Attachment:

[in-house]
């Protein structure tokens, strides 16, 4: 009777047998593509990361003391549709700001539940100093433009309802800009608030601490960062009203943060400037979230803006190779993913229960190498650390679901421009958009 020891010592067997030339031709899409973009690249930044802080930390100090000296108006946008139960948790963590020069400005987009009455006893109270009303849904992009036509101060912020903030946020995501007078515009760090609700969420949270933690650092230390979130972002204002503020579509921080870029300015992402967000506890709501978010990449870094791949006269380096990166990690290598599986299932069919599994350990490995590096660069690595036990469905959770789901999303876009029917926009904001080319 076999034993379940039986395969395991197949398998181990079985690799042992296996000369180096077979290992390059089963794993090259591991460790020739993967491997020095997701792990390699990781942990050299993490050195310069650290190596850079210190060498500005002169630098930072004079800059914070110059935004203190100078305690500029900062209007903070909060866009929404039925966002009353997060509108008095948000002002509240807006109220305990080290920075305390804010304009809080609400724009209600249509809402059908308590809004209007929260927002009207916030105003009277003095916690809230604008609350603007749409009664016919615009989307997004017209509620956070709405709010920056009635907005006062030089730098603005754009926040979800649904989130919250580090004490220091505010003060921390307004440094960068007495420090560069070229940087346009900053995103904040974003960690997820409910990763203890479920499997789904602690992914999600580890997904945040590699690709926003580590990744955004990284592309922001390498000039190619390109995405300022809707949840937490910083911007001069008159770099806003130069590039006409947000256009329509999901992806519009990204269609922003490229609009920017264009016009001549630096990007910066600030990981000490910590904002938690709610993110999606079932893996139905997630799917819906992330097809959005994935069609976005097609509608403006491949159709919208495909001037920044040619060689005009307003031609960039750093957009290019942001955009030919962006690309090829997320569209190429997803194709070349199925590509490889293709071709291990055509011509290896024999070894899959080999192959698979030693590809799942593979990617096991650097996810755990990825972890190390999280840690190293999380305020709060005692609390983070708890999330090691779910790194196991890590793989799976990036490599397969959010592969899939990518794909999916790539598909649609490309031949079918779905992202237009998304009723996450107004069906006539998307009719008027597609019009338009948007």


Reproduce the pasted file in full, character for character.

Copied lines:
[in-house]
């Protein structure tokens, strides 16, 4: 009777047998593509990361003391549709700001539940100093433009309802800009608030601490960062009203943060400037979230803006190779993913229960190498650390679901421009958009 020891010592067997030339031709899409973009690249930044802080930390100090000296108006946008139960948790963590020069400005987009009455006893109270009303849904992009036509101060912020903030946020995501007078515009760090609700969420949270933690650092230390979130972002204002503020579509921080870029300015992402967000506890709501978010990449870094791949006269380096990166990690290598599986299932069919599994350990490995590096660069690595036990469905959770789901999303876009029917926009904001080319 076999034993379940039986395969395991197949398998181990079985690799042992296996000369180096077979290992390059089963794993090259591991460790020739993967491997020095997701792990390699990781942990050299993490050195310069650290190596850079210190060498500005002169630098930072004079800059914070110059935004203190100078305690500029900062209007903070909060866009929404039925966002009353997060509108008095948000002002509240807006109220305990080290920075305390804010304009809080609400724009209600249509809402059908308590809004209007929260927002009207916030105003009277003095916690809230604008609350603007749409009664016919615009989307997004017209509620956070709405709010920056009635907005006062030089730098603005754009926040979800649904989130919250580090004490220091505010003060921390307004440094960068007495420090560069070229940087346009900053995103904040974003960690997820409910990763203890479920499997789904602690992914999600580890997904945040590699690709926003580590990744955004990284592309922001390498000039190619390109995405300022809707949840937490910083911007001069008159770099806003130069590039006409947000256009329509999901992806519009990204269609922003490229609009920017264009016009001549630096990007910066600030990981000490910590904002938690709610993110999606079932893996139905997630799917819906992330097809959005994935069609976005097609509608403006491949159709919208495909001037920044040619060689005009307003031609960039750093957009290019942001955009030919962006690309090829997320569209190429997803194709070349199925590509490889293709071709291990055509011509290896024999070894899959080999192959698979030693590809799942593979990617096991650097996810755990990825972890190390999280840690190293999380305020709060005692609390983070708890999330090691779910790194196991890590793989799976990036490599397969959010592969899939990518794909999916790539598909649609490309031949079918779905992202237009998304009723996450107004069906006539998307009719008027597609019009338009948007």